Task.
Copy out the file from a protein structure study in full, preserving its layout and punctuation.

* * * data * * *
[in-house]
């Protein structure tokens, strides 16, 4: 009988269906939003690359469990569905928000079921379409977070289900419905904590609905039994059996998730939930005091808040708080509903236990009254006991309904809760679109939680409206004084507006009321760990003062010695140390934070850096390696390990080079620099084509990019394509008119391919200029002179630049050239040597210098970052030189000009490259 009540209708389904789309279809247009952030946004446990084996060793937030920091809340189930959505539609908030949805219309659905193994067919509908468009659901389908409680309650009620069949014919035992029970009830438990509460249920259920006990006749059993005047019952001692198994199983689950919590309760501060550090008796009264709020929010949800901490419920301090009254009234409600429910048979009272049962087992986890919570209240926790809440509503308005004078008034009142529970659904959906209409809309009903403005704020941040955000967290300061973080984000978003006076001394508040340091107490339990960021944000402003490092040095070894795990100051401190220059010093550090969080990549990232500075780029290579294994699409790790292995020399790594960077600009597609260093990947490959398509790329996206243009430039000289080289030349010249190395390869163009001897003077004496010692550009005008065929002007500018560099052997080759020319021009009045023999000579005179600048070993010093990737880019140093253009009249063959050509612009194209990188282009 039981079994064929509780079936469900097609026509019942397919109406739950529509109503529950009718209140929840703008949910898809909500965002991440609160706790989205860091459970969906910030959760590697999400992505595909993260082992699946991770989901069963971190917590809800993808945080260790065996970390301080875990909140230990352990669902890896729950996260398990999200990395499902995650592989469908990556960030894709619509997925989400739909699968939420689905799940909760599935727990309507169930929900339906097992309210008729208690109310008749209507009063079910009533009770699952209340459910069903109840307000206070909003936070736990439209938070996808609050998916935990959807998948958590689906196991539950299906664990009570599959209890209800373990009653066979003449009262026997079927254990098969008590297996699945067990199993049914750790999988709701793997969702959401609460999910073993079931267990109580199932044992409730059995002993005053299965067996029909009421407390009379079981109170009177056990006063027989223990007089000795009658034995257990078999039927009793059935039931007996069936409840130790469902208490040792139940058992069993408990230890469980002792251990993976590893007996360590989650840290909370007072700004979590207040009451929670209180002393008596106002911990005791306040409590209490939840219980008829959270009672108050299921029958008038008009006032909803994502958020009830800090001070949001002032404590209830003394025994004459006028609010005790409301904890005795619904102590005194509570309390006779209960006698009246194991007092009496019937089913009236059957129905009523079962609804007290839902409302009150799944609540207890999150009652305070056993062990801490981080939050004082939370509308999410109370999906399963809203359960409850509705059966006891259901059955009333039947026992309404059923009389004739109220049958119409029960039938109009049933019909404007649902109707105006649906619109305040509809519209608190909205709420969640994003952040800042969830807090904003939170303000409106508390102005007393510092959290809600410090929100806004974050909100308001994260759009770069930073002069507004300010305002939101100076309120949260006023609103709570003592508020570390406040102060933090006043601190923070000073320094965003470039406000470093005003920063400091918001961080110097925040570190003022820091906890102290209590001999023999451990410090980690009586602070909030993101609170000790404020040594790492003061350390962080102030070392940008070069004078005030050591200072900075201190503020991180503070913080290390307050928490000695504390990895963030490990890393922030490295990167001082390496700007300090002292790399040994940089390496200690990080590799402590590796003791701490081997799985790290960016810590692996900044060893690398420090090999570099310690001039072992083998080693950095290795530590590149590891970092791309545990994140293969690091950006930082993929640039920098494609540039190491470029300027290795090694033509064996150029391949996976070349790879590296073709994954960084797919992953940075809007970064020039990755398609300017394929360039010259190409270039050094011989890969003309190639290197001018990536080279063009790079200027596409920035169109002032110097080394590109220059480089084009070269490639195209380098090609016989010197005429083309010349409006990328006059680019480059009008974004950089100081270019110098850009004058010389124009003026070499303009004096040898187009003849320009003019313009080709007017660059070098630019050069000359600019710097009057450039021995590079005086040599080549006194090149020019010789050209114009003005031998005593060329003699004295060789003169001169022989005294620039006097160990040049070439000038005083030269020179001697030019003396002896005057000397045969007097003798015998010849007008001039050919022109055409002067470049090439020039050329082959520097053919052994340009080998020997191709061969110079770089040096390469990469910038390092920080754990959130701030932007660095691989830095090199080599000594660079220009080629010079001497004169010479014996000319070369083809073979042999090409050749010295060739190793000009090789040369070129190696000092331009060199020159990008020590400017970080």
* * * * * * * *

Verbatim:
[in-house]
């Protein structure tokens, strides 16, 4: 009988269906939003690359469990569905928000079921379409977070289900419905904590609905039994059996998730939930005091808040708080509903236990009254006991309904809760679109939680409206004084507006009321760990003062010695140390934070850096390696390990080079620099084509990019394509008119391919200029002179630049050239040597210098970052030189000009490259 009540209708389904789309279809247009952030946004446990084996060793937030920091809340189930959505539609908030949805219309659905193994067919509908468009659901389908409680309650009620069949014919035992029970009830438990509460249920259920006990006749059993005047019952001692198994199983689950919590309760501060550090008796009264709020929010949800901490419920301090009254009234409600429910048979009272049962087992986890919570209240926790809440509503308005004078008034009142529970659904959906209409809309009903403005704020941040955000967290300061973080984000978003006076001394508040340091107490339990960021944000402003490092040095070894795990100051401190220059010093550090969080990549990232500075780029290579294994699409790790292995020399790594960077600009597609260093990947490959398509790329996206243009430039000289080289030349010249190395390869163009001897003077004496010692550009005008065929002007500018560099052997080759020319021009009045023999000579005179600048070993010093990737880019140093253009009249063959050509612009194209990188282009 039981079994064929509780079936469900097609026509019942397919109406739950529509109503529950009718209140929840703008949910898809909500965002991440609160706790989205860091459970969906910030959760590697999400992505595909993260082992699946991770989901069963971190917590809800993808945080260790065996970390301080875990909140230990352990669902890896729950996260398990999200990395499902995650592989469908990556960030894709619509997925989400739909699968939420689905799940909760599935727990309507169930929900339906097992309210008729208690109310008749209507009063079910009533009770699952209340459910069903109840307000206070909003936070736990439209938070996808609050998916935990959807998948958590689906196991539950299906664990009570599959209890209800373990009653066979003449009262026997079927254990098969008590297996699945067990199993049914750790999988709701793997969702959401609460999910073993079931267990109580199932044992409730059995002993005053299965067996029909009421407390009379079981109170009177056990006063027989223990007089000795009658034995257990078999039927009793059935039931007996069936409840130790469902208490040792139940058992069993408990230890469980002792251990993976590893007996360590989650840290909370007072700004979590207040009451929670209180002393008596106002911990005791306040409590209490939840219980008829959270009672108050299921029958008038008009006032909803994502958020009830800090001070949001002032404590209830003394025994004459006028609010005790409301904890005795619904102590005194509570309390006779209960006698009246194991007092009496019937089913009236059957129905009523079962609804007290839902409302009150799944609540207890999150009652305070056993062990801490981080939050004082939370509308999410109370999906399963809203359960409850509705059966006891259901059955009333039947026992309404059923009389004739109220049958119409029960039938109009049933019909404007649902109707105006649906619109305040509809519209608190909205709420969640994003952040800042969830807090904003939170303000409106508390102005007393510092959290809600410090929100806004974050909100308001994260759009770069930073002069507004300010305002939101100076309120949260006023609103709570003592508020570390406040102060933090006043601190923070000073320094965003470039406000470093005003920063400091918001961080110097925040570190003022820091906890102290209590001999023999451990410090980690009586602070909030993101609170000790404020040594790492003061350390962080102030070392940008070069004078005030050591200072900075201190503020991180503070913080290390307050928490000695504390990895963030490990890393922030490295990167001082390496700007300090002292790399040994940089390496200690990080590799402590590796003791701490081997799985790290960016810590692996900044060893690398420090090999570099310690001039072992083998080693950095290795530590590149590891970092791309545990994140293969690091950006930082993929640039920098494609540039190491470029300027290795090694033509064996150029391949996976070349790879590296073709994954960084797919992953940075809007970064020039990755398609300017394929360039010259190409270039050094011989890969003309190639290197001018990536080279063009790079200027596409920035169109002032110097080394590109220059480089084009070269490639195209380098090609016989010197005429083309010349409006990328006059680019480059009008974004950089100081270019110098850009004058010389124009003026070499303009004096040898187009003849320009003019313009080709007017660059070098630019050069000359600019710097009057450039021995590079005086040599080549006194090149020019010789050209114009003005031998005593060329003699004295060789003169001169022989005294620039006097160990040049070439000038005083030269020179001697030019003396002896005057000397045969007097003798015998010849007008001039050919022109055409002067470049090439020039050329082959520097053919052994340009080998020997191709061969110079770089040096390469990469910038390092920080754990959130701030932007660095691989830095090199080599000594660079220009080629010079001497004169010479014996000319070369083809073979042999090409050749010295060739190793000009090789040369070129190696000092331009060199020159990008020590400017970080």